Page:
Montana Street Justice

The lowdown on Montana’s most notorious lowlifes:

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by Eric Dietrich

Henry Plummer

In May 1863, Henry Plummer was elected sheriff of Bannack, the town that would become Montana’s first territorial capital. The following January, he was hanged on his own gallows by Vigilantes, who blamed him for organizing a criminal gang responsible for more than 100 murders.

The truth of his guilt is far from settled — though some say he shed some light on the matter when, approaching the noose, he offered to trade his life for his weight in gold from a hidden stash. When his effort at bargaining failed, he asked his executioners instead for “good drop,” meaning a quickly broken neck.

It’s unclear whether he got the swift death he wanted, but his corpse didn’t get to rest easy itself. His skull, stolen from the grave by a pair of drunken coal minors, is reported to have ended up displayed for several years in a saloon before disappearing.

Jack Slade

Jack Slade, another victim of Montana’s Vigilantes, had spent much of the late 1850s and early 1860s as a superintendent for stagecoach routes between the East and California. He developed a reputation for enforcing order with often-brutal methods — shooting and killing at least one subordinate, for instance.

After being fired by his employer for drunkenness, he ran afoul of Virginia City’s vigilantes in 1864, where he was lynched for disturbing the peace. [A metaphor for TCTV?] His widow, swearing that he wouldn’t be buried in this “damned territory,” shipped his remains to Salt Lake City with a keg of whiskey.

Harvey “Kid Curry” Logan

Harvey Logan, or “Kid Curry” as he is better known, came to Montana when he was 16. He led a reportedly lawful existence at first, trying his hand at ranching south of Landusky. That came to an end when a feud saw him shoot a saloon owner.

After skipping town for Wyoming, Kid Curry ended up as part of a gang eventually known as the Wild Bunch, along with George Parker and Harry Longabaugh, better known themselves as “Butch Cassidy” and the “Sundance Kid.”

The Wild Bunch’s string of legendary robberies included one of the most successful train robberies in U.S. history, when, in July 1901, they held up a Great Northern Railway train west of Malta, and got away with $41,500 in unsigned tender.

Kid Curry was arrested later that same year in Tennessee for forging bank notes. After escaping from prison in 1903, his path is somewhat unclear, but some say he ended up dying in a gunfight after a botched 1904 train robbery in Colorado.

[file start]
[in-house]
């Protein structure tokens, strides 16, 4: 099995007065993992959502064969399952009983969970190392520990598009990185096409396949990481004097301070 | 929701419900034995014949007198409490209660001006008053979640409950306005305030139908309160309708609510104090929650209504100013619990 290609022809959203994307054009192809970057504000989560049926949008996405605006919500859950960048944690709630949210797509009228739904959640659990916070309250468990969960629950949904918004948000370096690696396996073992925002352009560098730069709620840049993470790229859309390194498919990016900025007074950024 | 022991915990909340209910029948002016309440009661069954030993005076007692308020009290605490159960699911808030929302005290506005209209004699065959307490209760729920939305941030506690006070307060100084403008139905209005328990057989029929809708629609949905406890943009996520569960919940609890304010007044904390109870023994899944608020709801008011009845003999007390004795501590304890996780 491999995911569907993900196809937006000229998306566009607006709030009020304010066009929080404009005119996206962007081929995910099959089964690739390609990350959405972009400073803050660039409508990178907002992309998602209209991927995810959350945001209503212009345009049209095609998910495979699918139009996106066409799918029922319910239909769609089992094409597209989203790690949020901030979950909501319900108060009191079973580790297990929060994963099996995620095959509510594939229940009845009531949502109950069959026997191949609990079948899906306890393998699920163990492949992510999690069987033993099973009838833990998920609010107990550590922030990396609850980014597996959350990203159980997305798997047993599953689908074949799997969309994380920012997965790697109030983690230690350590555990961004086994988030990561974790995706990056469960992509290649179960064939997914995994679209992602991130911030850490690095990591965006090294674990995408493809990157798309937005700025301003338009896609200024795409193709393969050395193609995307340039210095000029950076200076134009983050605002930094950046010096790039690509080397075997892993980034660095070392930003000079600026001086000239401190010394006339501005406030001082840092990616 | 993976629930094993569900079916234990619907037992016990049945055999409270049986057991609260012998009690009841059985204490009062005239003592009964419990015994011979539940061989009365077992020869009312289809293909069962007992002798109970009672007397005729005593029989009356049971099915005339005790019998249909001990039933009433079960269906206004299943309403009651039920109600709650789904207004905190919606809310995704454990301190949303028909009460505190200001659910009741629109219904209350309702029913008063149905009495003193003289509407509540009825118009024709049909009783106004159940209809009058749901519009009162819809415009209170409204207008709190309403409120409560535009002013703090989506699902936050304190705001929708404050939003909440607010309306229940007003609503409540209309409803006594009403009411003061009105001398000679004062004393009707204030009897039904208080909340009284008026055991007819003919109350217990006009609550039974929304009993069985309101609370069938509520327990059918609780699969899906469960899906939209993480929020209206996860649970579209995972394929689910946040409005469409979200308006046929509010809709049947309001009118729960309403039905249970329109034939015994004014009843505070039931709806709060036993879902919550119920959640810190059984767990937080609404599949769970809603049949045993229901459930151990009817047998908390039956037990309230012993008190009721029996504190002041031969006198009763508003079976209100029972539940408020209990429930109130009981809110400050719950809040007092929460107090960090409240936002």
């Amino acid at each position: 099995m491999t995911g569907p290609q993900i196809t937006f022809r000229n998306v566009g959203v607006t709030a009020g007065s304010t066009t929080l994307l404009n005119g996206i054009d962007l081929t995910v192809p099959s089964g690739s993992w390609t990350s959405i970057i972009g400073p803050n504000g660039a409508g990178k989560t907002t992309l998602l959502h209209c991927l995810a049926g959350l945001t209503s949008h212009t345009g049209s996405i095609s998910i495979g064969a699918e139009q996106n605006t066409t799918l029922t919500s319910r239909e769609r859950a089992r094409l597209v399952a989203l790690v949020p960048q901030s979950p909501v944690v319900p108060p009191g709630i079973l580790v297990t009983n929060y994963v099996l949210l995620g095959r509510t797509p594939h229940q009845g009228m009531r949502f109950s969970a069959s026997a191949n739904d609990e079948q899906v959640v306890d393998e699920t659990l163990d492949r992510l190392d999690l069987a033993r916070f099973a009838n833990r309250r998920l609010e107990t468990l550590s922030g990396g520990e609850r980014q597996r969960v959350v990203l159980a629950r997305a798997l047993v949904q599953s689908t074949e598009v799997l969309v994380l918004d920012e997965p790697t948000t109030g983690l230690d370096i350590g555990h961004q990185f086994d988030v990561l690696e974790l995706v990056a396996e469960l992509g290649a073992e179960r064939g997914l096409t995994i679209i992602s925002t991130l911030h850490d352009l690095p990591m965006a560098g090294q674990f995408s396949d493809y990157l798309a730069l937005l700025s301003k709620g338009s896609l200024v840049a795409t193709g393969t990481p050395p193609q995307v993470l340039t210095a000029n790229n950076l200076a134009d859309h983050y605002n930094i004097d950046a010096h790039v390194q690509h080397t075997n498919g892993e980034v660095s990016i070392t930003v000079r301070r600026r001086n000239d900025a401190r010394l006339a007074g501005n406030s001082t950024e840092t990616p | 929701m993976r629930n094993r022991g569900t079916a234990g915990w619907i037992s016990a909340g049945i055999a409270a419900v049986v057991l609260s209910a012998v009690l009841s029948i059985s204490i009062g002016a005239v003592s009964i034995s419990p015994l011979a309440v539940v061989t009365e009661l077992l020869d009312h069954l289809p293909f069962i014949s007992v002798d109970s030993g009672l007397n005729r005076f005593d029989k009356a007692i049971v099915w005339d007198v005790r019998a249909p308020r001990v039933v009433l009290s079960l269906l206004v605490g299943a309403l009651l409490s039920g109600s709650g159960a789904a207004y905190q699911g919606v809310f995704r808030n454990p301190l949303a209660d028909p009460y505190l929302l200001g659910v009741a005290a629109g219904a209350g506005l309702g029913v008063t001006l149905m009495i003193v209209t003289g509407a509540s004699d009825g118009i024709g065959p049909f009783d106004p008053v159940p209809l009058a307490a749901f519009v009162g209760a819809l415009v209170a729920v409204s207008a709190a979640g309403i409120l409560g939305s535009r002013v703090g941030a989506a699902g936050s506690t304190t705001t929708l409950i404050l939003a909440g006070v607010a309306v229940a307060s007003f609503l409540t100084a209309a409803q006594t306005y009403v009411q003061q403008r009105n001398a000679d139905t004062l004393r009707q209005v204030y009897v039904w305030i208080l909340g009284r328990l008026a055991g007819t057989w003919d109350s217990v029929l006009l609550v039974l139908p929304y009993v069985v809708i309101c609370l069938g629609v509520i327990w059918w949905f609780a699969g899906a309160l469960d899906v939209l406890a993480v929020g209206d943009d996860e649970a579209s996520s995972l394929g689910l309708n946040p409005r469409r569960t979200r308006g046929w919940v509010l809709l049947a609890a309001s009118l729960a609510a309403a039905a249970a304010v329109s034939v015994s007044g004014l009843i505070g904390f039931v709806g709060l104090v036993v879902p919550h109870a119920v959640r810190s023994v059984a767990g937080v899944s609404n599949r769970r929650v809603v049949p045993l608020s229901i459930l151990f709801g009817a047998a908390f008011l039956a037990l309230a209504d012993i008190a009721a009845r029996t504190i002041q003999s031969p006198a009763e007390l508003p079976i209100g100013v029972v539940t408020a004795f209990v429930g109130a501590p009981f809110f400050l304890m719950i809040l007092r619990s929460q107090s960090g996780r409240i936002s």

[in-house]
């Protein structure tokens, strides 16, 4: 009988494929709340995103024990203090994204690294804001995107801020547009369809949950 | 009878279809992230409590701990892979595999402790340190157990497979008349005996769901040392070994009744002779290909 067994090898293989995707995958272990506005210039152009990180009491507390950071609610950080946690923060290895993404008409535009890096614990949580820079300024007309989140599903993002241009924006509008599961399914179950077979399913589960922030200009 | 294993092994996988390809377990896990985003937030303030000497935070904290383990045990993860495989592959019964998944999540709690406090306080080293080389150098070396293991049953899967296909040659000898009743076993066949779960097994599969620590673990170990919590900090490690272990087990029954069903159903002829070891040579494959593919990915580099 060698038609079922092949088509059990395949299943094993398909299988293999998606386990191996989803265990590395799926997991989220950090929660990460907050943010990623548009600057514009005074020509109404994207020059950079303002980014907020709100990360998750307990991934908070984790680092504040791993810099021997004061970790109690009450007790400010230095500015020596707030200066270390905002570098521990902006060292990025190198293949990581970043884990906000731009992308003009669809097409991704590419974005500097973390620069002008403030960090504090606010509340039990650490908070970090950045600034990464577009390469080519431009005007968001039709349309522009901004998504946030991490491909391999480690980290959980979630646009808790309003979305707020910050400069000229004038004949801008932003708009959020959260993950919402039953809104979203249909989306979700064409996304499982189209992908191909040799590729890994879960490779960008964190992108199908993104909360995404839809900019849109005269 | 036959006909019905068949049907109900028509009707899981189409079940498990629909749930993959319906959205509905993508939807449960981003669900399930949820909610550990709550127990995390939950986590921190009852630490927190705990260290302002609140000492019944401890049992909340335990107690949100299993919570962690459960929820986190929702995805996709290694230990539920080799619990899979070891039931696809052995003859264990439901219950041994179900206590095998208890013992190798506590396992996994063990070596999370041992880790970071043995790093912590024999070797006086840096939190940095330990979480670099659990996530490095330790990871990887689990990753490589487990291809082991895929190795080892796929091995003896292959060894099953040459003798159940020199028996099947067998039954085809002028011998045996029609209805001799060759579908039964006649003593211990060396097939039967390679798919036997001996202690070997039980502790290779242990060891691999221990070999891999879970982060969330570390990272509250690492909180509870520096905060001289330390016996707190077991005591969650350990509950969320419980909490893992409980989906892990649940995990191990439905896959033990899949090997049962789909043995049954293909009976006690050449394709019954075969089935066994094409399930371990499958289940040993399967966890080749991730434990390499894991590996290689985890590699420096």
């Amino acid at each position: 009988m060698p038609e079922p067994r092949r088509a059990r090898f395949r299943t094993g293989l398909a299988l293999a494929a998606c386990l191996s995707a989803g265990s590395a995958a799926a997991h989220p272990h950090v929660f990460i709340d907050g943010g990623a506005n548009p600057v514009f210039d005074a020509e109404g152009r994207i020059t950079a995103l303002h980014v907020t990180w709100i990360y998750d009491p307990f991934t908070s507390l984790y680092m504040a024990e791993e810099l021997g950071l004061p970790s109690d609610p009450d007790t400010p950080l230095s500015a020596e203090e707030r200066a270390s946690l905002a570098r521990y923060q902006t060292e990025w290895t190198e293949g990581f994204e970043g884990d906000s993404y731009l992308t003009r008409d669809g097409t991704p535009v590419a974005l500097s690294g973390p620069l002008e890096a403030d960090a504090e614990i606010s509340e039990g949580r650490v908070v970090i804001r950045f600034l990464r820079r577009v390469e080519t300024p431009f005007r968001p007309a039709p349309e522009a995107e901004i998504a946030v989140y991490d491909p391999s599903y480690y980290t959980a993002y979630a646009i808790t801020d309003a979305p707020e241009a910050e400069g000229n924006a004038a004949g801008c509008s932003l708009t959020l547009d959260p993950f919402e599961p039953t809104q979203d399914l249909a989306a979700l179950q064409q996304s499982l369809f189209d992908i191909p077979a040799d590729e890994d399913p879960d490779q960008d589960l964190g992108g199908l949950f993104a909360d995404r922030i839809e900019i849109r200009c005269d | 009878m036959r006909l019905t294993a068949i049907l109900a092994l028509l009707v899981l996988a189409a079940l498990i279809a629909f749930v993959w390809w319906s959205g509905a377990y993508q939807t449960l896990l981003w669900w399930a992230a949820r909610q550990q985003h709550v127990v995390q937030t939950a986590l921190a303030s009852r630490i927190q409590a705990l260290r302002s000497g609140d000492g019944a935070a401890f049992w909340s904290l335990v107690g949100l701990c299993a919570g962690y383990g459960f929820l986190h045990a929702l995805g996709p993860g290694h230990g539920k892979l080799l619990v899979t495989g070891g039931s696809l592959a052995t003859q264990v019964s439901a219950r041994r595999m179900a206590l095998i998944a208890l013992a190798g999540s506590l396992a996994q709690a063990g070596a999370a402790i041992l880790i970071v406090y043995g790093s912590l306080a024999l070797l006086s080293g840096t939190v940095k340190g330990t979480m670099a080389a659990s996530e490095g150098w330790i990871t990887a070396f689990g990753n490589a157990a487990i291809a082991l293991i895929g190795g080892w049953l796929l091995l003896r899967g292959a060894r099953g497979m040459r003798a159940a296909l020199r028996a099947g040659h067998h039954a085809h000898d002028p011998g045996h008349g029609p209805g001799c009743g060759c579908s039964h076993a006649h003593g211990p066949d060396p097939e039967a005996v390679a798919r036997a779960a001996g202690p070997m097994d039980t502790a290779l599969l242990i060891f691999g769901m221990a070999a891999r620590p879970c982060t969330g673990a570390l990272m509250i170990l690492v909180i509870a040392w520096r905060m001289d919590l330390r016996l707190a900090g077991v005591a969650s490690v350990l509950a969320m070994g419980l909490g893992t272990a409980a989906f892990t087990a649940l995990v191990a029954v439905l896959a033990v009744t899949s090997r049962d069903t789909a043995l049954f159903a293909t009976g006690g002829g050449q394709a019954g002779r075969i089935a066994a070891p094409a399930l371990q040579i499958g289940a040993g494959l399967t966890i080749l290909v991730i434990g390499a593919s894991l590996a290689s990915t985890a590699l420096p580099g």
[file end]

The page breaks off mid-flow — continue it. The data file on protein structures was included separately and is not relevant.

Christopher William “Shorty” Young’

“Shorty” Young was broke when he arrived in Havre in 1894. Over the next 35 years, however, he built an operation that was said to rival the vice empire of famed Chicago mobster Al Capone.

After making enough gambling to buy out the boss he had operated a roulette wheel for, Young built up gambling and prostitution establishments, including the Mint Saloon and the Montana European Hotel and Grill, more commonly called the Honky Tonk. During the Prohibition, his ruthless “Havre Bunch” trafficked liquor from Canada through Havre, reportedly delivering to every state except Maine.

Young’s empire, however, began crumbling after Montanans voted to end prohibition in 1926, and he was raided by federal agents in 1929. When he died in 1944, only 50 friends attended his funeral. In an act of civic generosity, he left his property and remaining money to Havre’s “poor and needy.”

Ted Kaczynski

A one-time Berkeley math professor, Theodore Kaczynski came to Montana in the 1970s, living in a 10-by-12-foot cabin outside of Lincoln.

He acquired the nickname by which he is better known, the “Unabomber,” through a series of 16 mail bombs he sent between 1978 and 1995, killing three people and injuring 23, apparently in an attempt to protest the impact of industrialization and modern technology.

He was apprehended in 1996, after the FBI persuaded the New York Times and Washington Post to publish his 35,000-word manifesto on industrial society and his brother, David, came forward with his suspicion about the Unabomber’s identity.

Now 72, Kaczynski was sentenced in 1998 to life without parole and is held in a supermaxium security prison near Florence, Colo.

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